Good Morning, Georgia?

I was nearly rocked out of bed, again, by the wake of a passing ship! We’d certainly anchored near the shipping channel, just as far outside as we possibly could without running aground. But we hadn’t expected the Savannah River to be quite this bustling! We were all so tired that I’m sure we slept soundly between the wakes, but I did count at least six ships that passed during the night (midnight – 9:00) and each wake jostled me awake. This time the sun was shining and it was time to get motivated! I peeked my head out of the hatch…good morning, Georgia!? Not the scenery I’d hoped to see upon completing our passage to the Bahamas. But here we were and we had an engine to repair in a city about which we knew nothing.IMG_6876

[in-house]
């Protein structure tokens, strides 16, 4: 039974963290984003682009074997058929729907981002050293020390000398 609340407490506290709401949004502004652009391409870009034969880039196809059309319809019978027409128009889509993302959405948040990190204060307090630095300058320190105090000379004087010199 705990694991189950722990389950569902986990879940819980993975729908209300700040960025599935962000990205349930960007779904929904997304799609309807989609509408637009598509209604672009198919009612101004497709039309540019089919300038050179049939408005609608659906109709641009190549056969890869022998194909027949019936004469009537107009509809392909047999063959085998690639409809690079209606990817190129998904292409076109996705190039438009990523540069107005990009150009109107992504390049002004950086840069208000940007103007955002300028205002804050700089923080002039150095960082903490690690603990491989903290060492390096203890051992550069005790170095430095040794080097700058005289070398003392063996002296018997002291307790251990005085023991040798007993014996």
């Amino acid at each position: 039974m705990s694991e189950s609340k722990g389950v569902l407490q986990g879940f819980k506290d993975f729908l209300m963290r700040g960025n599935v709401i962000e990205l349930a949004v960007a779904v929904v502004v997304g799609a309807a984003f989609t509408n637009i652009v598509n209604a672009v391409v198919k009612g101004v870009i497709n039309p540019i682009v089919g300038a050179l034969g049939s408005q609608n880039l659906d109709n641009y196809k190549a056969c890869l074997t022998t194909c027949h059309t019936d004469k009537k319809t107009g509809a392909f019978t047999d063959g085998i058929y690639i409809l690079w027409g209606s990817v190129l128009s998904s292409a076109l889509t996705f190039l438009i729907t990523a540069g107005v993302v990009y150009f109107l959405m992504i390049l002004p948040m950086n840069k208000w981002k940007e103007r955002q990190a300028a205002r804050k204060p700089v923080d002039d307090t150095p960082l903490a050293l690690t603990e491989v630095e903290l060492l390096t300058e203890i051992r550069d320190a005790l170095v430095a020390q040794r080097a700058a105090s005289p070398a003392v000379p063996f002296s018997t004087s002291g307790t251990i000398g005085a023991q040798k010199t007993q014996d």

Fortunately, we still had an AT&T data plan on the iPad which enabled us to search for information via the World Wide Web even though we were anchored in the middle of nowhere. Thank goodness for cellular towers! The data plan also enabled us to make phone calls via Skype since we had stellar service. Brian started searching for anchoring options near Savannah. He quickly determined that there were no anchoring options near Savannah, only an expensive city dock. Savannah seemed to have a very industrial waterfront. “Well, shouldn’t we just look for a marina then?” I suggested. I did not want a repeat of last year’s two-month engine dilemma. We agreed it would be best to be at a marina with a broken down engine, rather than anchored. We also agreed that a mechanic could quickly diagnose the problem and get it resolved. Brian started another search for nearby, full-service marinas. In the meantime, I’d referred to the OCC website for a listing of Port Officers. We were in luck! Tony Perry is the Port Officer at Savannah, GA and I thought we’d better pick his brain for suggestions.